Based in Alberta, Canada, Celeste is an Assistant Professor in the Women’s & Gender Studies program at Mount Royal University. Her training is in sociocultural and medical anthropology, and her research, education, and community work concentrates on aging, disability, and care access and equity, with a significant focus on 2SLGBTQIA+ issues. Prior to joining MRU, Celeste worked for three years as a community-based researcher at Egale Canada, a national organization focused on 2SLGBTQIA+ issues. In this role she led several qualitative & arts-based action research projects by, for, and with community, including Action through Connection: Promoting Lesbian, Bi+, and Queer Health in Canada and Fostering Dialogues: An Arts-Based Action Research Project Imagining Futures of Community-based Care with Homecare Personal Support Workers and LGBTQ Older Adults. Her current major research project funded by the Alzheimer Society Research Program is focused on issues of consent, capacity, and substitute decision-making for people facing dementia alone.
Rachel is a social-cultural Anthropology PhD student at Indiana University, Bloomington. Her current research interests concern aging and care in the American Midwest. She is interested in who has access to equitable care, who is responsible for providing care, and how care labor is performed in low-income retirement communities. In her free time, she volunteers for her local Area Agency on Aging. She is a caring companion, where she regularly visits homebound seniors. She also assists in their nutrition program as a Meals on Wheels driver, delivering meals weekly to seniors experiencing isolation. In 2023, she was able to collaborate with her local Area Agency on Aging to create a Community Engaged Ethnographic Film surrounding their nutrition program which highlights both volunteer and social worker experiences.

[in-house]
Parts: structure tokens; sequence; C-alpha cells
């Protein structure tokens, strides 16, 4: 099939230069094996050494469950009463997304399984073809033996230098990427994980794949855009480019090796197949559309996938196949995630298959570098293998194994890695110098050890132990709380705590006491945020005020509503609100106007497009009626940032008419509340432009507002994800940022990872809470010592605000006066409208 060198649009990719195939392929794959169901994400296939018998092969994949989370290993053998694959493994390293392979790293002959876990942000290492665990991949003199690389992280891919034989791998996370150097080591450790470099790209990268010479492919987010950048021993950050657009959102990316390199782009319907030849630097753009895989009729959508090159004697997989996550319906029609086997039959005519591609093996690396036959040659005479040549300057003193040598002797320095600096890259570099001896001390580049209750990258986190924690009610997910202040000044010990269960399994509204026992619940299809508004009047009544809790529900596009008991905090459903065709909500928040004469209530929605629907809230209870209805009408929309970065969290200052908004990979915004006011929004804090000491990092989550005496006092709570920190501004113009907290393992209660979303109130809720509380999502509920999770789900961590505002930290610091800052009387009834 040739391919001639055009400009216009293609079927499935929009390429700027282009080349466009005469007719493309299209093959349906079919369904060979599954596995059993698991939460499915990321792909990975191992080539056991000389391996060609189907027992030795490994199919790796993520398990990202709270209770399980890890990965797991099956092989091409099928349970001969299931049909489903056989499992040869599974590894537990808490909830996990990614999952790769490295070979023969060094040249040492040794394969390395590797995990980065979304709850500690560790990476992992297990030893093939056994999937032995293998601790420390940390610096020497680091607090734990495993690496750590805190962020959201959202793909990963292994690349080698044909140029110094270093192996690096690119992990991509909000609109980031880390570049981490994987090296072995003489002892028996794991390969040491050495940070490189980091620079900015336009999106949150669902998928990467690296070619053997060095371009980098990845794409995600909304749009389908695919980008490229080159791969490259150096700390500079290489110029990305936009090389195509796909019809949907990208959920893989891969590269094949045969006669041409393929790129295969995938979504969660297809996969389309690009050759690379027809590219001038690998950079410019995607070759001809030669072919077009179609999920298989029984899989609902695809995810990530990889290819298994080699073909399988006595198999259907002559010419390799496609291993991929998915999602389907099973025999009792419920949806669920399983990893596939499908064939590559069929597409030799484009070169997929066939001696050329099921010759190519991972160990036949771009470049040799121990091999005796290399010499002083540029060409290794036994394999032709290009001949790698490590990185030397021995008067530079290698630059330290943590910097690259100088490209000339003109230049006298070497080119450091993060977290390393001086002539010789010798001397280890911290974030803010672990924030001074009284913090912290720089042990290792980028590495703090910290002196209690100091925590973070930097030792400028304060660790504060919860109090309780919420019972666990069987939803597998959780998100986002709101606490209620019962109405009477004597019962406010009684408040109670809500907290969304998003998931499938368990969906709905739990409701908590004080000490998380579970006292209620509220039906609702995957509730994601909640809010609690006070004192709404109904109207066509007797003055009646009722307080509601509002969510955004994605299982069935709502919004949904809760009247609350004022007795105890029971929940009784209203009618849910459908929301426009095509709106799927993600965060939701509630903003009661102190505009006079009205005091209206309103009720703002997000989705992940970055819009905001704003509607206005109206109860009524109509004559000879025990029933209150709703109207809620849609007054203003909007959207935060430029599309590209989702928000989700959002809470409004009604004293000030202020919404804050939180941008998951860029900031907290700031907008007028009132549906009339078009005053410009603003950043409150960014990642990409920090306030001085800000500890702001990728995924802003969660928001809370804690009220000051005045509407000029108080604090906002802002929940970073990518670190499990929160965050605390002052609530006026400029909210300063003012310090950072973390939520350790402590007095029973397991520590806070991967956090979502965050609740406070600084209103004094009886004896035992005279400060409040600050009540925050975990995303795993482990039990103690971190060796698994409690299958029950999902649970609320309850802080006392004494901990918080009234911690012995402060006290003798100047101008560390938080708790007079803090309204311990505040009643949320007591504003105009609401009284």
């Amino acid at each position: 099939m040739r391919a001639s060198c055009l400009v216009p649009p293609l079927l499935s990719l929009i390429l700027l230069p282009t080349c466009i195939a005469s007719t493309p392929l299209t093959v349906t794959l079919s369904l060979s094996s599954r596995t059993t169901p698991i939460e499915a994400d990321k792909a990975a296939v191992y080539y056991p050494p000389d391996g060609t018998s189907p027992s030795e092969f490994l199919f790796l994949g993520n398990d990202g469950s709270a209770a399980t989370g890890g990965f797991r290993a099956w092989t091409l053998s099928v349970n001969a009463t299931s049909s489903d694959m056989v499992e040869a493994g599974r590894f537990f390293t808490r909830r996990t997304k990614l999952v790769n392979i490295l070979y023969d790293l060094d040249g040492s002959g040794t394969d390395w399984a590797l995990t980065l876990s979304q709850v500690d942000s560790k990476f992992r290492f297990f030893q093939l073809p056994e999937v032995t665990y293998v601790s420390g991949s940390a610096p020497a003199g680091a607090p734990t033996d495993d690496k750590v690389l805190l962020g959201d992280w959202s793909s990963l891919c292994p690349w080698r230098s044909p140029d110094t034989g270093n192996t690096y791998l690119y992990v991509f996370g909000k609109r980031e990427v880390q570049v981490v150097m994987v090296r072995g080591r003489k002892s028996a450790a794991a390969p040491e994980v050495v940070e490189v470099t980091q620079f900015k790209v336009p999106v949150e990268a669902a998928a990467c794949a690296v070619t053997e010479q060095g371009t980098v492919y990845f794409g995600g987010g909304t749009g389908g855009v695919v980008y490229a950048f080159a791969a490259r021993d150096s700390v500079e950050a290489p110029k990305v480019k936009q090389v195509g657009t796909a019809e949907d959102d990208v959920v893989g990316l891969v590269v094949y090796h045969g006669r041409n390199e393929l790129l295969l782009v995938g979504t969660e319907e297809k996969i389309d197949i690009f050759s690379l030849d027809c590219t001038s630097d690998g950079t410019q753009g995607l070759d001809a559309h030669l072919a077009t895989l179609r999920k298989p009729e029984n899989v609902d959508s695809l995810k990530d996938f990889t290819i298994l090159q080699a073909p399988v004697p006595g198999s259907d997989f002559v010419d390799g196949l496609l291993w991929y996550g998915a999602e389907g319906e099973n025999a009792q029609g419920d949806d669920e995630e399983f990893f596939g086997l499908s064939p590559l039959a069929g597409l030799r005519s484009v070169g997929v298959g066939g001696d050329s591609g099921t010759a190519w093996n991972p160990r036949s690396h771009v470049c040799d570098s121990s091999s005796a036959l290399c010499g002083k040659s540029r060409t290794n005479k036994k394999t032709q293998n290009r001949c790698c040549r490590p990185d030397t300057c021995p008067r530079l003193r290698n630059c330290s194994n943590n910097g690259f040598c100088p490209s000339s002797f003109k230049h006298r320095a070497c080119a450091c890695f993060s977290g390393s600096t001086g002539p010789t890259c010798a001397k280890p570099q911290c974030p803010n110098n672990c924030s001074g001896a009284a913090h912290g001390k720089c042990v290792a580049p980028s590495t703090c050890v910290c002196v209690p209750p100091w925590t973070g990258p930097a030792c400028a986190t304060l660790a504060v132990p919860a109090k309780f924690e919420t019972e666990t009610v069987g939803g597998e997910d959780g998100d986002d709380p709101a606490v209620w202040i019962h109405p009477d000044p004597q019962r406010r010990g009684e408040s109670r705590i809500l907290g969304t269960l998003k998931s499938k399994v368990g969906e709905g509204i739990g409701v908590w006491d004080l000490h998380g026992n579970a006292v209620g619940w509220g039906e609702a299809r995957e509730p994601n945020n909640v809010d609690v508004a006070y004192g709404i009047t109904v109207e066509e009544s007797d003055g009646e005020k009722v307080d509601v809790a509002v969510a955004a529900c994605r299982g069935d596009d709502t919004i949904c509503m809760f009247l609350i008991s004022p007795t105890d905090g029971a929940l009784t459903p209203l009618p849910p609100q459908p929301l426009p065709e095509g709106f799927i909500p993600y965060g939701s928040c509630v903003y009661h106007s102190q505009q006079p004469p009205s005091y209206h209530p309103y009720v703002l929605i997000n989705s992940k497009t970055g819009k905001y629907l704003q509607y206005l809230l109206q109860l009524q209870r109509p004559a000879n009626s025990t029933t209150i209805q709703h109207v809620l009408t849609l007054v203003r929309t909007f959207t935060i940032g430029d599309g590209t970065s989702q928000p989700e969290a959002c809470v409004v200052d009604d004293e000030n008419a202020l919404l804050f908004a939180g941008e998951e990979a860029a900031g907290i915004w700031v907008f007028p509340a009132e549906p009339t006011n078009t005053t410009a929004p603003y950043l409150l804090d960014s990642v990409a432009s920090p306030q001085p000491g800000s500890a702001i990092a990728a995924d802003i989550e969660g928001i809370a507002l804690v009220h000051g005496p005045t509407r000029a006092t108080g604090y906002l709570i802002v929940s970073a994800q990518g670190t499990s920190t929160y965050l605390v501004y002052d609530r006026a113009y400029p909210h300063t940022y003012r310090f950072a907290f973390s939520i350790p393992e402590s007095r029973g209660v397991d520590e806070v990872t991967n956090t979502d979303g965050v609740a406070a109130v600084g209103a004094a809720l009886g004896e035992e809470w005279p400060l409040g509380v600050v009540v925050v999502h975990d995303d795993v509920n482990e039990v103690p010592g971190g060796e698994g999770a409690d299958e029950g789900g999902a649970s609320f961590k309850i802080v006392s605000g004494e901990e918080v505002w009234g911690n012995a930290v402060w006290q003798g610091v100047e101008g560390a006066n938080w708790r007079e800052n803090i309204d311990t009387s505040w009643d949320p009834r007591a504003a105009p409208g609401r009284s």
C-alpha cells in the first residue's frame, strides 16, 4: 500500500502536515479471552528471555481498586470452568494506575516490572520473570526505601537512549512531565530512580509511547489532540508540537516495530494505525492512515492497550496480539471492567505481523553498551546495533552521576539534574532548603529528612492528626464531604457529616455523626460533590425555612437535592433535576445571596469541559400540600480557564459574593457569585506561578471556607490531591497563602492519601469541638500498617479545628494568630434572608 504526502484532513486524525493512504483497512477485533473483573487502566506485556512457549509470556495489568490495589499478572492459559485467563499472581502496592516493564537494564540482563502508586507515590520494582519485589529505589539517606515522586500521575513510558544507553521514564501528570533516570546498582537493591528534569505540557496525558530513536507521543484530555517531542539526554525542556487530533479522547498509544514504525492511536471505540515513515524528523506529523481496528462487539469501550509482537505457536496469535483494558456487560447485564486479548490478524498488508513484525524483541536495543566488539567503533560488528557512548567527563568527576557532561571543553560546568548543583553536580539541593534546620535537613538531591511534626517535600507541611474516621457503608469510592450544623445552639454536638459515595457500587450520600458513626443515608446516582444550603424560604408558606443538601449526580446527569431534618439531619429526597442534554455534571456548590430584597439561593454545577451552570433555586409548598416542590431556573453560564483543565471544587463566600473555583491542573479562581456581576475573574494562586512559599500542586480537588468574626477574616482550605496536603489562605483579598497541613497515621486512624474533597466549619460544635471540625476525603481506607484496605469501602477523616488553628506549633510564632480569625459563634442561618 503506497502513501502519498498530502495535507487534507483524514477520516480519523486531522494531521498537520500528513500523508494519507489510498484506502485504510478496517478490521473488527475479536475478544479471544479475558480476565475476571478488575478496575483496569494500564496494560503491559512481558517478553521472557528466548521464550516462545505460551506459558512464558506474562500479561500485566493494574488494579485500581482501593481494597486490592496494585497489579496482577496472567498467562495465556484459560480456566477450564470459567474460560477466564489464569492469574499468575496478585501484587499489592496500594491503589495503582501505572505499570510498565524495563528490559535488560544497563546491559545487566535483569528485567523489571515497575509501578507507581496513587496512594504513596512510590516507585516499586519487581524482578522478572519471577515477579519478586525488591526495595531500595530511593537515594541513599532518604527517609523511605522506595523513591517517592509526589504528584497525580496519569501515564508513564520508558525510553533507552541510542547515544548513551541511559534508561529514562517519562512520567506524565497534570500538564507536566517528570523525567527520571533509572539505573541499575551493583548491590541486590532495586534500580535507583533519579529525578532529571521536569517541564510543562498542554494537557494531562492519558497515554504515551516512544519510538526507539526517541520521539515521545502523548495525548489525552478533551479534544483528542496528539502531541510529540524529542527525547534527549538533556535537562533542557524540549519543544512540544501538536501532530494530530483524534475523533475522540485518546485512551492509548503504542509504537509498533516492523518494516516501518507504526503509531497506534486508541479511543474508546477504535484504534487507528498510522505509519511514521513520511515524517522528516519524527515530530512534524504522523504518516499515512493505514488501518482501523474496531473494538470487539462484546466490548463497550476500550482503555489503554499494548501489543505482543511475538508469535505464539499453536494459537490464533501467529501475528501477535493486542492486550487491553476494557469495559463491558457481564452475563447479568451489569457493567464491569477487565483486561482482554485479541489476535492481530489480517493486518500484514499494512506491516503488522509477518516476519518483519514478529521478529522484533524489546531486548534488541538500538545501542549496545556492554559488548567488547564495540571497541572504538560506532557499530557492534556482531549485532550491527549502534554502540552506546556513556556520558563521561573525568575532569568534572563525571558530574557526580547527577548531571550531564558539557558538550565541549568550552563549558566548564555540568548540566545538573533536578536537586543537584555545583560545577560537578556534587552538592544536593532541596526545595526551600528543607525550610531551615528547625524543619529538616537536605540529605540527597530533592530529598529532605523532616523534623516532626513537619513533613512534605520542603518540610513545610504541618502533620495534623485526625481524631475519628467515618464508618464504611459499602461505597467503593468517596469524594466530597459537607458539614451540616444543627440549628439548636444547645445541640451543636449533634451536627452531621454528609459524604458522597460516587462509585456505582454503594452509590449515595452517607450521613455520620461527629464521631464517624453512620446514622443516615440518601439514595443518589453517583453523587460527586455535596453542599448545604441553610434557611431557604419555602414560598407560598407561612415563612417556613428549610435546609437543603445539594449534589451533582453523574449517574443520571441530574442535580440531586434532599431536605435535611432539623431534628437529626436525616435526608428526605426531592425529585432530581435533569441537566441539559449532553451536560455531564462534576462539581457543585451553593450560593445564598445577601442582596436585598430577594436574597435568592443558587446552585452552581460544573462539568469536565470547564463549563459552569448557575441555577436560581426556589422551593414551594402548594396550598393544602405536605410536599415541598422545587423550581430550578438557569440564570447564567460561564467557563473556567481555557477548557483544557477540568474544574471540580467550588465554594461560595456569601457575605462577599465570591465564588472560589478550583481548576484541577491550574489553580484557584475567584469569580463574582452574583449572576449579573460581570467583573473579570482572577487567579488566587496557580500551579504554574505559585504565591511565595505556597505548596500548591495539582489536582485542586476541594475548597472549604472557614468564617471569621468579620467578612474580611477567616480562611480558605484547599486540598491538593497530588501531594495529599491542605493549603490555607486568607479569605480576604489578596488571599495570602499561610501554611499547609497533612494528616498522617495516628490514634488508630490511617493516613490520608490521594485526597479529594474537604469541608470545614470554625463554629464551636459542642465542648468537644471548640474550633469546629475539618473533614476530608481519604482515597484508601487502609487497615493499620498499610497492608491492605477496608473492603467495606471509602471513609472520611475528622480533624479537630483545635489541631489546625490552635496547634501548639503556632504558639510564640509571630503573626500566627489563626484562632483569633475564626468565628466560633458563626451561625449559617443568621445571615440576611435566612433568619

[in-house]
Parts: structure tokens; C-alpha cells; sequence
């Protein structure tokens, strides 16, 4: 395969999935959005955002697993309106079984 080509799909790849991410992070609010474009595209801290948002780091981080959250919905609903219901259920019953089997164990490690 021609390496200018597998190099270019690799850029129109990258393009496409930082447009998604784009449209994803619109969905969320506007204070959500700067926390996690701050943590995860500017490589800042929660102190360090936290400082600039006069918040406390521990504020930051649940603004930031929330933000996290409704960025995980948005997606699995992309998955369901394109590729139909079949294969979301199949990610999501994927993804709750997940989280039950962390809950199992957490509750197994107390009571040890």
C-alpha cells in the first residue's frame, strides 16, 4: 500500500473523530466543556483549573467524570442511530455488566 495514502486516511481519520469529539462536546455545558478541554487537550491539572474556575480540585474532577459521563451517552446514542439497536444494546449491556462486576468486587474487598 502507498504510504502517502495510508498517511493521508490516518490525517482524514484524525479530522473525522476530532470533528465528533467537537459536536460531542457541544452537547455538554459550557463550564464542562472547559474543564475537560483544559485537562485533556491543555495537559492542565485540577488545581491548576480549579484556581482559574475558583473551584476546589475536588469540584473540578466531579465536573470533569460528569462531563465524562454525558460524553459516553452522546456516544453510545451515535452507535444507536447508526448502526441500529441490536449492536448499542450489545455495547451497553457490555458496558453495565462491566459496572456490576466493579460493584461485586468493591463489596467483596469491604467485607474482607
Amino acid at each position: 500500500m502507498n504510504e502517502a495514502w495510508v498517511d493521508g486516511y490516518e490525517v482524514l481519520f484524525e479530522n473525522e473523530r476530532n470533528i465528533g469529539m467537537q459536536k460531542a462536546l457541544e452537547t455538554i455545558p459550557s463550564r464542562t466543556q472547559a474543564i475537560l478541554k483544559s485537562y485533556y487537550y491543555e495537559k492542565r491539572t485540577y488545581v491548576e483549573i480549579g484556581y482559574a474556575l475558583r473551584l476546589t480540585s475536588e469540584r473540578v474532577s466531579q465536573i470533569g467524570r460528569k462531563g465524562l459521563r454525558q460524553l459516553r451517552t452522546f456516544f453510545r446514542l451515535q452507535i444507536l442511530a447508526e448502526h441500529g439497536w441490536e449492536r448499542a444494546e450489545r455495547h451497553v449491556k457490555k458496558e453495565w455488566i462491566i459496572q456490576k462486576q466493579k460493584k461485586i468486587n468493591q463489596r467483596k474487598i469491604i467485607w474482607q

Anthropology and Aging, Co-Editors-in-Chief
Amy holds a Ph.D. in ethnology and a Master’s degree in applied cultural analysis, both from the University of Copenhagen. In her current position as an assistant professor at the Department of Public Health and the Interdisciplinary Center for Healthy Aging (CEHA), she teaches and conducts research on how health and social policies targeting older people influence the sociocultural dynamics of later life. With an emphasis on everyday health practices, her research also investigates how the Danish healthcare sector, hospitals, and municipal authorities can improve professional practices by recognizing the complexity of older people’s life histories as well as the individual needs and priorities they express in their narratives.